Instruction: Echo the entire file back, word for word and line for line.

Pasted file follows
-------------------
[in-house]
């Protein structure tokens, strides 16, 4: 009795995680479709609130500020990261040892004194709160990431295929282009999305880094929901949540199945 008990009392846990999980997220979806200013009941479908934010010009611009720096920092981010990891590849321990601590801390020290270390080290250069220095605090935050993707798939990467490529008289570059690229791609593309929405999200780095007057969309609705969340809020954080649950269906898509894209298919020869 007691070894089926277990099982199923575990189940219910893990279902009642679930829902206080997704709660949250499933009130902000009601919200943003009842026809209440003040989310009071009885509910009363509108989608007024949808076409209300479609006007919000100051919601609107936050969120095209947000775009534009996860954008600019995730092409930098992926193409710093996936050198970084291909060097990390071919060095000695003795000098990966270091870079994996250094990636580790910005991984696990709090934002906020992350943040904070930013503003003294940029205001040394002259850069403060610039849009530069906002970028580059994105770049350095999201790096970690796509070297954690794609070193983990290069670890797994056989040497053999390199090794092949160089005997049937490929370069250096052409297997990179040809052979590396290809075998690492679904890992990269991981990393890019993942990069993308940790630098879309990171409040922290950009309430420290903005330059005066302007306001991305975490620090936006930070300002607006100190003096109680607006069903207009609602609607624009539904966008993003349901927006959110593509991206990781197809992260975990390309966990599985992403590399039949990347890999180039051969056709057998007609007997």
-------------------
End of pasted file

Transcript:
[in-house]
């Protein structure tokens, strides 16, 4: 009795995680479709609130500020990261040892004194709160990431295929282009999305880094929901949540199945 008990009392846990999980997220979806200013009941479908934010010009611009720096920092981010990891590849321990601590801390020290270390080290250069220095605090935050993707798939990467490529008289570059690229791609593309929405999200780095007057969309609705969340809020954080649950269906898509894209298919020869 007691070894089926277990099982199923575990189940219910893990279902009642679930829902206080997704709660949250499933009130902000009601919200943003009842026809209440003040989310009071009885509910009363509108989608007024949808076409209300479609006007919000100051919601609107936050969120095209947000775009534009996860954008600019995730092409930098992926193409710093996936050198970084291909060097990390071919060095000695003795000098990966270091870079994996250094990636580790910005991984696990709090934002906020992350943040904070930013503003003294940029205001040394002259850069403060610039849009530069906002970028580059994105770049350095999201790096970690796509070297954690794609070193983990290069670890797994056989040497053999390199090794092949160089005997049937490929370069250096052409297997990179040809052979590396290809075998690492679904890992990269991981990393890019993942990069993308940790630098879309990171409040922290950009309430420290903005330059005066302007306001991305975490620090936006930070300002607006100190003096109680607006069903207009609602609607624009539904966008993003349901927006959110593509991206990781197809992260975990390309966990599985992403590399039949990347890999180039051969056709057998007609007997």